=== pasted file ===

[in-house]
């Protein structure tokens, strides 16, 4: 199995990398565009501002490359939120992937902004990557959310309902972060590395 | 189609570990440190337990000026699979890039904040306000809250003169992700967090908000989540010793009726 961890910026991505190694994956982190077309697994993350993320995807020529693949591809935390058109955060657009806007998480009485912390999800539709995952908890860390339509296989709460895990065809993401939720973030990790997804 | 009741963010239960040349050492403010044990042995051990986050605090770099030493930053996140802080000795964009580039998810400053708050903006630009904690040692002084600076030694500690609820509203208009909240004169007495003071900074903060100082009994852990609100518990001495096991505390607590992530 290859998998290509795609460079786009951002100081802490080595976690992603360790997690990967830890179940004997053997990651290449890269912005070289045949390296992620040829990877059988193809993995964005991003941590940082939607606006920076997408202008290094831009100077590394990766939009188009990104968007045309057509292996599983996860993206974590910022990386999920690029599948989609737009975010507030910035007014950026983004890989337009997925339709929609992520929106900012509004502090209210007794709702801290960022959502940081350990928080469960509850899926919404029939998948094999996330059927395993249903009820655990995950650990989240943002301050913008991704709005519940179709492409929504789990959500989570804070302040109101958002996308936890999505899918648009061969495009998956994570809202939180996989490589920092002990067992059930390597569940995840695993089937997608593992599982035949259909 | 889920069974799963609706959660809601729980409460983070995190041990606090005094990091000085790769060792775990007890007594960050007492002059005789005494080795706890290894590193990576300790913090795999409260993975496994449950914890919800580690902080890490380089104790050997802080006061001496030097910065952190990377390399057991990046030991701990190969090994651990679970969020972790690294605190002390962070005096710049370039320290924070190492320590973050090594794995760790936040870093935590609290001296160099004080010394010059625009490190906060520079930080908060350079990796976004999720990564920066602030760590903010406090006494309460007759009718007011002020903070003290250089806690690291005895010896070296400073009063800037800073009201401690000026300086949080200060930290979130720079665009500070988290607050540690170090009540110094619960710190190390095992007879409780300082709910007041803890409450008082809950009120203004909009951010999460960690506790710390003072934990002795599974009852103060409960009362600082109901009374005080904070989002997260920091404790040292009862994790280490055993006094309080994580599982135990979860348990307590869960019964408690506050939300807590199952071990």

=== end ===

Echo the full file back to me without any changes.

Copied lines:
[in-house]
């Protein structure tokens, strides 16, 4: 199995990398565009501002490359939120992937902004990557959310309902972060590395 | 189609570990440190337990000026699979890039904040306000809250003169992700967090908000989540010793009726 961890910026991505190694994956982190077309697994993350993320995807020529693949591809935390058109955060657009806007998480009485912390999800539709995952908890860390339509296989709460895990065809993401939720973030990790997804 | 009741963010239960040349050492403010044990042995051990986050605090770099030493930053996140802080000795964009580039998810400053708050903006630009904690040692002084600076030694500690609820509203208009909240004169007495003071900074903060100082009994852990609100518990001495096991505390607590992530 290859998998290509795609460079786009951002100081802490080595976690992603360790997690990967830890179940004997053997990651290449890269912005070289045949390296992620040829990877059988193809993995964005991003941590940082939607606006920076997408202008290094831009100077590394990766939009188009990104968007045309057509292996599983996860993206974590910022990386999920690029599948989609737009975010507030910035007014950026983004890989337009997925339709929609992520929106900012509004502090209210007794709702801290960022959502940081350990928080469960509850899926919404029939998948094999996330059927395993249903009820655990995950650990989240943002301050913008991704709005519940179709492409929504789990959500989570804070302040109101958002996308936890999505899918648009061969495009998956994570809202939180996989490589920092002990067992059930390597569940995840695993089937997608593992599982035949259909 | 889920069974799963609706959660809601729980409460983070995190041990606090005094990091000085790769060792775990007890007594960050007492002059005789005494080795706890290894590193990576300790913090795999409260993975496994449950914890919800580690902080890490380089104790050997802080006061001496030097910065952190990377390399057991990046030991701990190969090994651990679970969020972790690294605190002390962070005096710049370039320290924070190492320590973050090594794995760790936040870093935590609290001296160099004080010394010059625009490190906060520079930080908060350079990796976004999720990564920066602030760590903010406090006494309460007759009718007011002020903070003290250089806690690291005895010896070296400073009063800037800073009201401690000026300086949080200060930290979130720079665009500070988290607050540690170090009540110094619960710190190390095992007879409780300082709910007041803890409450008082809950009120203004909009951010999460960690506790710390003072934990002795599974009852103060409960009362600082109901009374005080904070989002997260920091404790040292009862994790280490055993006094309080994580599982135990979860348990307590869960019964408690506050939300807590199952071990």